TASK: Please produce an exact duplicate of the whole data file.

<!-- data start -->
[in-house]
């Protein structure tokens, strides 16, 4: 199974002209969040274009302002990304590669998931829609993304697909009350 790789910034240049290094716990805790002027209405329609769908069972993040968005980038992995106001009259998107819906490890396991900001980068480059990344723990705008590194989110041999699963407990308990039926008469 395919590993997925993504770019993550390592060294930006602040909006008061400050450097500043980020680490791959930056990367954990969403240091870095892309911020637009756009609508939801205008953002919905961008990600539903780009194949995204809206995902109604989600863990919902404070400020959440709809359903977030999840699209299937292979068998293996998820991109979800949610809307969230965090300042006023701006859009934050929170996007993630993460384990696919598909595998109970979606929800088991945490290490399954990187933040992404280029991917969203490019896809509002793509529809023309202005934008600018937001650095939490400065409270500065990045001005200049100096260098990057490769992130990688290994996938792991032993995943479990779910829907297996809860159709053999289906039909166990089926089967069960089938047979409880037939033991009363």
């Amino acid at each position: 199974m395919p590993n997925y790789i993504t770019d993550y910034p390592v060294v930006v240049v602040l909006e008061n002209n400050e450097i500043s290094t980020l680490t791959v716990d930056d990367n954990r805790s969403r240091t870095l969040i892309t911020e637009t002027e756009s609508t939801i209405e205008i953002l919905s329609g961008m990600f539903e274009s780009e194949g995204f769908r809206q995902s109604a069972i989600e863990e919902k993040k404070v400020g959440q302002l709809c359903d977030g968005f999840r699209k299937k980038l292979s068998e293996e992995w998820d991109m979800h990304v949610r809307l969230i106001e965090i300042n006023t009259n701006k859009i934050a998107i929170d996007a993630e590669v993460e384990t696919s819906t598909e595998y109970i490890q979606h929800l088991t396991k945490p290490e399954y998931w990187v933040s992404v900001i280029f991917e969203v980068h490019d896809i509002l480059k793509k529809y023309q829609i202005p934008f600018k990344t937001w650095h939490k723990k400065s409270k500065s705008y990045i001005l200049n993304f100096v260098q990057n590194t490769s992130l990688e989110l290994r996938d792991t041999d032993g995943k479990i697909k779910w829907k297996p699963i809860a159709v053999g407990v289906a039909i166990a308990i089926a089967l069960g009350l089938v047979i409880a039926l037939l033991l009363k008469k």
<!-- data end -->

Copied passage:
[in-house]
């Protein structure tokens, strides 16, 4: 199974002209969040274009302002990304590669998931829609993304697909009350 790789910034240049290094716990805790002027209405329609769908069972993040968005980038992995106001009259998107819906490890396991900001980068480059990344723990705008590194989110041999699963407990308990039926008469 395919590993997925993504770019993550390592060294930006602040909006008061400050450097500043980020680490791959930056990367954990969403240091870095892309911020637009756009609508939801205008953002919905961008990600539903780009194949995204809206995902109604989600863990919902404070400020959440709809359903977030999840699209299937292979068998293996998820991109979800949610809307969230965090300042006023701006859009934050929170996007993630993460384990696919598909595998109970979606929800088991945490290490399954990187933040992404280029991917969203490019896809509002793509529809023309202005934008600018937001650095939490400065409270500065990045001005200049100096260098990057490769992130990688290994996938792991032993995943479990779910829907297996809860159709053999289906039909166990089926089967069960089938047979409880037939033991009363």
């Amino acid at each position: 199974m395919p590993n997925y790789i993504t770019d993550y910034p390592v060294v930006v240049v602040l909006e008061n002209n400050e450097i500043s290094t980020l680490t791959v716990d930056d990367n954990r805790s969403r240091t870095l969040i892309t911020e637009t002027e756009s609508t939801i209405e205008i953002l919905s329609g961008m990600f539903e274009s780009e194949g995204f769908r809206q995902s109604a069972i989600e863990e919902k993040k404070v400020g959440q302002l709809c359903d977030g968005f999840r699209k299937k980038l292979s068998e293996e992995w998820d991109m979800h990304v949610r809307l969230i106001e965090i300042n006023t009259n701006k859009i934050a998107i929170d996007a993630e590669v993460e384990t696919s819906t598909e595998y109970i490890q979606h929800l088991t396991k945490p290490e399954y998931w990187v933040s992404v900001i280029f991917e969203v980068h490019d896809i509002l480059k793509k529809y023309q829609i202005p934008f600018k990344t937001w650095h939490k723990k400065s409270k500065s705008y990045i001005l200049n993304f100096v260098q990057n590194t490769s992130l990688e989110l290994r996938d792991t041999d032993g995943k479990i697909k779910w829907k297996p699963i809860a159709v053999g407990v289906a039909i166990a308990i089926a089967l069960g009350l089938v047979i409880a039926l037939l033991l009363k008469k």